Kayla would like to attend Concordia, but its annual tuition of $30,000 is a daunting prospect. "One hundred twenty thousand dollars for four years," the wide-eyed student said, shaking her head at the prospect.
Amelia is looking at Bemidji State University, but cost comparisons Rassier provides students shows BSU has the highest tuition cost of 4-year colleges in the Minnesota State University system. Tuition there is $6,756 annually.
Rassier said even a technical college education can cost students a minimum of $20,000.
None of the three seniors intend to work during school their first year, but all admit it will be a pinch. Gas money for trips home, groceries, laundry money, just the little incidentals, will add up quickly, Kirt noted.
New York Sen. Chuck Schumer implored Treasury Secretary Hank Paulson and Federal Reserve Chairman Ben Bernanke to protect student loan markets as they implement the financial rescue plan. He recommended that colleges allow students to obtain loans directly from the federal government instead of turning to private lenders in crisis.
The student loan market is an $85 billion enterprise. So far, lawmakers say there's no shortage of money, but rising defaults in the loan industry overall and cuts in federal subsidies to student lenders are causing strains for potential borrowers.
Reduced federal subsidies and lower profits have led many banks to scale back incentives to borrowers such as discounted interest rates for having payments automatically debited from bank accounts.
The nation's biggest student lender, Sallie May, is the company hit hardest by those reduced subsidies.
Sallie May wrote off $142.6 million from student loan borrowers who missed payments during the July to September quarter. That more than doubled the $67.2 million write-down it incurred a year earlier, according to Department of Treasure statistics.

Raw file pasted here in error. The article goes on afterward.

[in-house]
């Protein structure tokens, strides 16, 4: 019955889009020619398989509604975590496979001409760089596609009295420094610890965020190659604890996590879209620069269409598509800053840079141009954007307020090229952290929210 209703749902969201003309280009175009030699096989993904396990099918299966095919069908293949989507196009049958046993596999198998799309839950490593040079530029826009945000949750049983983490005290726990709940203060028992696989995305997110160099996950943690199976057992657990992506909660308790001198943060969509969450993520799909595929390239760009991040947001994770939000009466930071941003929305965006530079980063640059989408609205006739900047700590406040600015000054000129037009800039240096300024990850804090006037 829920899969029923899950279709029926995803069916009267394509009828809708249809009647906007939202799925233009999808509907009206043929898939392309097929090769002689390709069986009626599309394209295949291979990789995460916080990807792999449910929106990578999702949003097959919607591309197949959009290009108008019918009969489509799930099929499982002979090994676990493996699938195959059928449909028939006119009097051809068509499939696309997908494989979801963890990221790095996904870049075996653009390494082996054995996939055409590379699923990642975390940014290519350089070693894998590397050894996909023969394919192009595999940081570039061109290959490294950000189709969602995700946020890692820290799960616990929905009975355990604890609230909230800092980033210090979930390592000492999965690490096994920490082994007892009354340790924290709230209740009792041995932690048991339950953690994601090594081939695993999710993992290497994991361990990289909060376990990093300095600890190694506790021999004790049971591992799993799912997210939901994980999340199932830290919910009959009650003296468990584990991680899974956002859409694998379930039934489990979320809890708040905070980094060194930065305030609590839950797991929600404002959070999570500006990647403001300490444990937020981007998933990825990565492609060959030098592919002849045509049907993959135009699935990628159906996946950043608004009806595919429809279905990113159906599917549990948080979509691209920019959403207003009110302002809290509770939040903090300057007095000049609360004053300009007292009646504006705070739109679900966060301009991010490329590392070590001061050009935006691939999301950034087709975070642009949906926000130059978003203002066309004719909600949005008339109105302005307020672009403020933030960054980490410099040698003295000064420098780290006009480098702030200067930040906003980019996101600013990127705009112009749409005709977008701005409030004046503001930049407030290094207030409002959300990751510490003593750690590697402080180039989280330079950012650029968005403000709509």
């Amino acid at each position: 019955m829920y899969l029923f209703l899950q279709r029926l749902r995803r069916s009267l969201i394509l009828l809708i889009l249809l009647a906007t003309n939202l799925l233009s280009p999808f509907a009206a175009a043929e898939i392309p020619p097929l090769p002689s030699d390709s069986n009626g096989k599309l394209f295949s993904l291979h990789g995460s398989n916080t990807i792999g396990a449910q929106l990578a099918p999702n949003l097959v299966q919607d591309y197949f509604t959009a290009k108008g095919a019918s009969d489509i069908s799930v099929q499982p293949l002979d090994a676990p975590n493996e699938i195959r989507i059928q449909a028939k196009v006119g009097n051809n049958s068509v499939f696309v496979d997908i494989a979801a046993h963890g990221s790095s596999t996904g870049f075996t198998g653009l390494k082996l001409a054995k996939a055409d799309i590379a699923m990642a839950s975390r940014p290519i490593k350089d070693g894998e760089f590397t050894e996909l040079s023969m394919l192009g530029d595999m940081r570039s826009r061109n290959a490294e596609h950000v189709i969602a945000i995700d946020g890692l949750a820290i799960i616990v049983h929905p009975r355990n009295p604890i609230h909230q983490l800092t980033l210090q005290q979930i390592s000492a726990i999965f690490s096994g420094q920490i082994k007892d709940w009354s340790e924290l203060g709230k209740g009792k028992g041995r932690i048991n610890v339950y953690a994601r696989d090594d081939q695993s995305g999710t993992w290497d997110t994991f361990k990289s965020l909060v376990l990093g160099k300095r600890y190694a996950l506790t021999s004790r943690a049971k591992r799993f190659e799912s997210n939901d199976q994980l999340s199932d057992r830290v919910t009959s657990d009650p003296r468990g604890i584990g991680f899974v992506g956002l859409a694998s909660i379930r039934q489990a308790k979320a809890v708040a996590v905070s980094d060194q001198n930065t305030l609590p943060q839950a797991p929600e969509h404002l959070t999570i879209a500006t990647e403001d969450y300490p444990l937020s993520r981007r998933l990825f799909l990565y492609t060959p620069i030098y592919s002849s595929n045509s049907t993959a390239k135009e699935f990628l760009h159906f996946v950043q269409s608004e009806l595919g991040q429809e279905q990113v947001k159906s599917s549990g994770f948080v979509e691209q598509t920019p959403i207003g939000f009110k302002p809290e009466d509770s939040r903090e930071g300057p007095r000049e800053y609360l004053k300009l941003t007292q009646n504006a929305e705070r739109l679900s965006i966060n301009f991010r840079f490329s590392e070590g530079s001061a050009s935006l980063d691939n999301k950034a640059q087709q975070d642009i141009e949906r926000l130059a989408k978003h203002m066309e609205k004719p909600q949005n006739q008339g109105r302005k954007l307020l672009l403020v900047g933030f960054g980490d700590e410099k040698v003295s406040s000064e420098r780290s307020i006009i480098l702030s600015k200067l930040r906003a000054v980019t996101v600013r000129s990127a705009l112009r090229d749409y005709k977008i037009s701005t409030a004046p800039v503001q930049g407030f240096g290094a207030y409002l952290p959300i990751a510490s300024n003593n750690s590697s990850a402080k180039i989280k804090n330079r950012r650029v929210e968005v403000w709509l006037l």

All three seniors are worried they could have trouble qualifying for academic aid, which is primarily based on ACT scores, not what they have achieved as student leaders.
"It puts a lot of pressure on you," Kirk said. "There's lots of competition out there" for academic scholarships.
"You work your butt off in high school to achieve" excellence, but all colleges look at is one test score, Kayla said.
And students who score well on the ACT, but don't turn in a brilliant score, are worse off, she said. They're completely overlooked by financial aid offices. "Where's the payoff?" she asked.
If several students qualify for scholarship monies through test scores, generally colleges turn to their secondary criteria in awarding them - a needs-based formula.
Kirt perused a monthly loan payment chart Rassier provides students, so they can get an idea of what their indebtedness will be, assuming they qualify for student loans at varying interest rates.
"If you get a $50,000 job out of college you'll be paying most of it in student loan payments for the next ten years," he said.
They agreed that's no way to start off in life, college educations in hand.